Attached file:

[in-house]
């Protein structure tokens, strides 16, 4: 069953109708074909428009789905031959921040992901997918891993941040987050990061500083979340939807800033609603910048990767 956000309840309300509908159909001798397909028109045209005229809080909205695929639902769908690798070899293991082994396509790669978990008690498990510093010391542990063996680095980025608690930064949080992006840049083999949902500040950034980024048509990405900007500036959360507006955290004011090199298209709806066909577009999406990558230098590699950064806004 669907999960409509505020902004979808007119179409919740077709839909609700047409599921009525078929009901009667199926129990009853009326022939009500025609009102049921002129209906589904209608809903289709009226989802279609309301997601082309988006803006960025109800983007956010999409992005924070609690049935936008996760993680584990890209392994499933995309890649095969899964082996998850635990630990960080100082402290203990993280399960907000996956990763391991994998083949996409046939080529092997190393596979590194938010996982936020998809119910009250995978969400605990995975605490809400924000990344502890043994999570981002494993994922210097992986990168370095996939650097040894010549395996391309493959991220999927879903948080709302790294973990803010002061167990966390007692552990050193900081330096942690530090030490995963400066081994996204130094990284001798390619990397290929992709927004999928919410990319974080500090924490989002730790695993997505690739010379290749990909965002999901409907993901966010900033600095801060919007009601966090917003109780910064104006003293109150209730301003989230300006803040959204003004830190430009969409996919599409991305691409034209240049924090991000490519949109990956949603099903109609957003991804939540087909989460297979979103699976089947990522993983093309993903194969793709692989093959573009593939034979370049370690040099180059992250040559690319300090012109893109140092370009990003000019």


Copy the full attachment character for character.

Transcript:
[in-house]
């Protein structure tokens, strides 16, 4: 069953109708074909428009789905031959921040992901997918891993941040987050990061500083979340939807800033609603910048990767 956000309840309300509908159909001798397909028109045209005229809080909205695929639902769908690798070899293991082994396509790669978990008690498990510093010391542990063996680095980025608690930064949080992006840049083999949902500040950034980024048509990405900007500036959360507006955290004011090199298209709806066909577009999406990558230098590699950064806004 669907999960409509505020902004979808007119179409919740077709839909609700047409599921009525078929009901009667199926129990009853009326022939009500025609009102049921002129209906589904209608809903289709009226989802279609309301997601082309988006803006960025109800983007956010999409992005924070609690049935936008996760993680584990890209392994499933995309890649095969899964082996998850635990630990960080100082402290203990993280399960907000996956990763391991994998083949996409046939080529092997190393596979590194938010996982936020998809119910009250995978969400605990995975605490809400924000990344502890043994999570981002494993994922210097992986990168370095996939650097040894010549395996391309493959991220999927879903948080709302790294973990803010002061167990966390007692552990050193900081330096942690530090030490995963400066081994996204130094990284001798390619990397290929992709927004999928919410990319974080500090924490989002730790695993997505690739010379290749990909965002999901409907993901966010900033600095801060919007009601966090917003109780910064104006003293109150209730301003989230300006803040959204003004830190430009969409996919599409991305691409034209240049924090991000490519949109990956949603099903109609957003991804939540087909989460297979979103699976089947990522993983093309993903194969793709692989093959573009593939034979370049370690040099180059992250040559690319300090012109893109140092370009990003000019």